For three years Abram unofficially joined the Iowa Methodist Church Conference, until in 1848 he was appointed to the elders of the Northern Methodist Episcopal Church, which had just reorganized in Missouri (Still Jr 1991:14).
Ed and Barbara Jane got married and left the nest (Still Jr 1991:17).

In 1846, at the outbreak of the war between Mexico and the United States, Andrew Taylor wished to enlist but his father did not allow it (Trowbridge 1991:34).

A.T. Still met a girl named Mary Margaret Vaughan and married her in January 1949. their first child Marusha (1849-1924) was born in December. The couple moved to a farm a mile away from Abram and Martha’s house, where Andrew engaged in farm work.

He had cultivated a beautiful field of corn, thriving and ready for harvest, which on the fourth of July 1852 was completely destroyed by a hail storm (Still Jr 1991:18; Stark 2007:47). It was a blow that left him without means of subsistence, so the following winter he was forced to become a school teacher for fifteen dollars a month (Trowbridge:34-35). On 12 November 1852 the second son Abraham Price was born.

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Life of Andrew Taylor Still

Bibliography of the chapter dedicated to the life of Andrew Taylor Still

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7. Andrew Taylor Still founds the first school of Osteopathy

By this time, A.T. Still had become well established and well known, therefore he could no longer manage by himself the patients who crowded his practice. The first school of osteopathy was founded in 1892 to train new practitioners and it was a crucial turning point: the town of Kirksville attracted teachers, students and patients who, at the turn of the century, developed the theoretical and practical aspects of osteopathy. As a consequece of such collective work, osteopathy gained the same recognition as the other forms of medicine in several US states.

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6. Kirksville (1875-1917): first steps towards the first school of Osteopathy

In 1875 A.T. Still settled in Kirksville, but he was not well received either in the religious community or within respectable society. However, he became friends with some people close to spiritualism who gave him moral and material help. For about ten years he lived in poverty, working as a doctor traveling in nearby cities, presenting himself as a magnetic healer and then as a "lightning-fast adjuster". In 1886 he could afford to buy a house where he opened a studio.

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5. 22 June 1874: osteopathy is born

A few months after moving into his brother Edward's house, A.T. Still had no certainty about his future while his brother was sick and in need of care. Suddenly, in the morning of June 22, 1864, he was struck by an overwhelming vision: all his reasoning of many years about health and disease came to a solution. At that moment he raised the flag of "osteopathy", the name that, years later, he would give to his new science.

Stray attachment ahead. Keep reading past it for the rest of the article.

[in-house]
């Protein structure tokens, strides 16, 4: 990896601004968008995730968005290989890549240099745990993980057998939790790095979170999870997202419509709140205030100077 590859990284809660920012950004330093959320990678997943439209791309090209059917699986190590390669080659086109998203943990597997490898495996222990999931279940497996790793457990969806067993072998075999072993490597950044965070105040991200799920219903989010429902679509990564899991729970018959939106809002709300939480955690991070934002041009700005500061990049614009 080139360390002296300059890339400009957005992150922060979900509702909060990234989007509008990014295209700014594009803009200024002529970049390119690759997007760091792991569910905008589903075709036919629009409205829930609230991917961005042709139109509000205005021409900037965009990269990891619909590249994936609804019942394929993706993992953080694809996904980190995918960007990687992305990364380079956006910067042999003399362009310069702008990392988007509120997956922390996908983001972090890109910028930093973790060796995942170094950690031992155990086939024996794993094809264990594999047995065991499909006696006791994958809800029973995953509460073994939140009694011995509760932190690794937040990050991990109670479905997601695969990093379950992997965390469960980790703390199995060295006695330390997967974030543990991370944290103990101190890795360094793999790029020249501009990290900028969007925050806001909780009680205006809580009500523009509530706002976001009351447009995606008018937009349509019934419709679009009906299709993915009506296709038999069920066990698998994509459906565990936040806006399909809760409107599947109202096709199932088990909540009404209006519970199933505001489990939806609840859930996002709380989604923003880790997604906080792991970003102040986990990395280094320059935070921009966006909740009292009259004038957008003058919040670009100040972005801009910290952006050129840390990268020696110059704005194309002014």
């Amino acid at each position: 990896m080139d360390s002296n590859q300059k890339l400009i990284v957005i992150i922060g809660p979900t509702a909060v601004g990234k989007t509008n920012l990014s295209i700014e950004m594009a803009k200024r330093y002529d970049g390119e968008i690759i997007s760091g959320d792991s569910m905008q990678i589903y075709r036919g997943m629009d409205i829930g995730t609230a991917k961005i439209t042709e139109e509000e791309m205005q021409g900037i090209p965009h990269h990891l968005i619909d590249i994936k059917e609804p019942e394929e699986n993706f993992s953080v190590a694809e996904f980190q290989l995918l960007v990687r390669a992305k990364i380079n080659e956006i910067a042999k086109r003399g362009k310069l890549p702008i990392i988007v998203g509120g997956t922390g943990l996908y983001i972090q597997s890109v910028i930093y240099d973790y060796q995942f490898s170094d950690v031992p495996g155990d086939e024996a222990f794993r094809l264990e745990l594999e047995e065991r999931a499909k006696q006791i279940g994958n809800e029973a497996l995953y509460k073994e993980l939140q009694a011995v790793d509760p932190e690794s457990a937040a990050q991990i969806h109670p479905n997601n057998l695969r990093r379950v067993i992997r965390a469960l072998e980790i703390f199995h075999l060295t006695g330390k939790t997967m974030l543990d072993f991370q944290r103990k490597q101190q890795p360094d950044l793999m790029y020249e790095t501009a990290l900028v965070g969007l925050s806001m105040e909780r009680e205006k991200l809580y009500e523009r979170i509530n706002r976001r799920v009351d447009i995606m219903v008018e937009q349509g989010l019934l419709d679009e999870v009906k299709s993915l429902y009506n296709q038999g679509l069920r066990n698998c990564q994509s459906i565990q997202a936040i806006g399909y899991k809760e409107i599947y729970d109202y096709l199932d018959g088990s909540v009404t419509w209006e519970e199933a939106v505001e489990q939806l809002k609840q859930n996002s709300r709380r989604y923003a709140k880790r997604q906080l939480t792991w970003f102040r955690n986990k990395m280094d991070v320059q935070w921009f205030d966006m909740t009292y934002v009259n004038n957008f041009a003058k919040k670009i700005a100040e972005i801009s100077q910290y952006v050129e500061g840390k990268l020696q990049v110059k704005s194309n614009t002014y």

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4. The Civil War 1861: A. T. Still's enlistment and the post-war years

A.T. Still enlisted with the Northerners to defend the ideals of freedom and witnessed the most atrocious aspects of the war working in the infirmaries. In 1864 he lost three children to illness and this fueled his doubts about traditional medicine remedies. In the post-war period he was socially accepted as an entrepreneur, doctor and politician, but his studies led him to express ideas unacceptable for the social and religious community, which exhausted him until forcing him to move.

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3. A. T. Still from moving to Kansas to his second marriage

In 1853 A.T. Still moved to the Wakarusa mission, where he learned the Shawnee language and completed his apprenticeship with his father, becoming an Orthodox physician. After the closure of the mission, he practiced the profession, although with some initial doubts about the effectiveness of orthodox remedies. He founded a sawmill, bought land and was an abolitionist politician in the State of Kansas before its annexation. In 1859 he became a widower with three young children, and the following year he married his second wife, Mary Elvira Turner.

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1. Origins and descent of Andrew Taylor Still

The roots of A.T. Still reflect the typical confluence of America’s diverse sociocultural contributions in that era. His mother, Martha Poage Moore, came from a wealthy and proud family of pioneers with Scottish origins. His father, Abram Still, had English, German and Dutch ancestry, but also - on his mother’s side - a Native American grandmother; growing up on a plantation, he converted to Methodism and became a physician and a staunch abolitionist.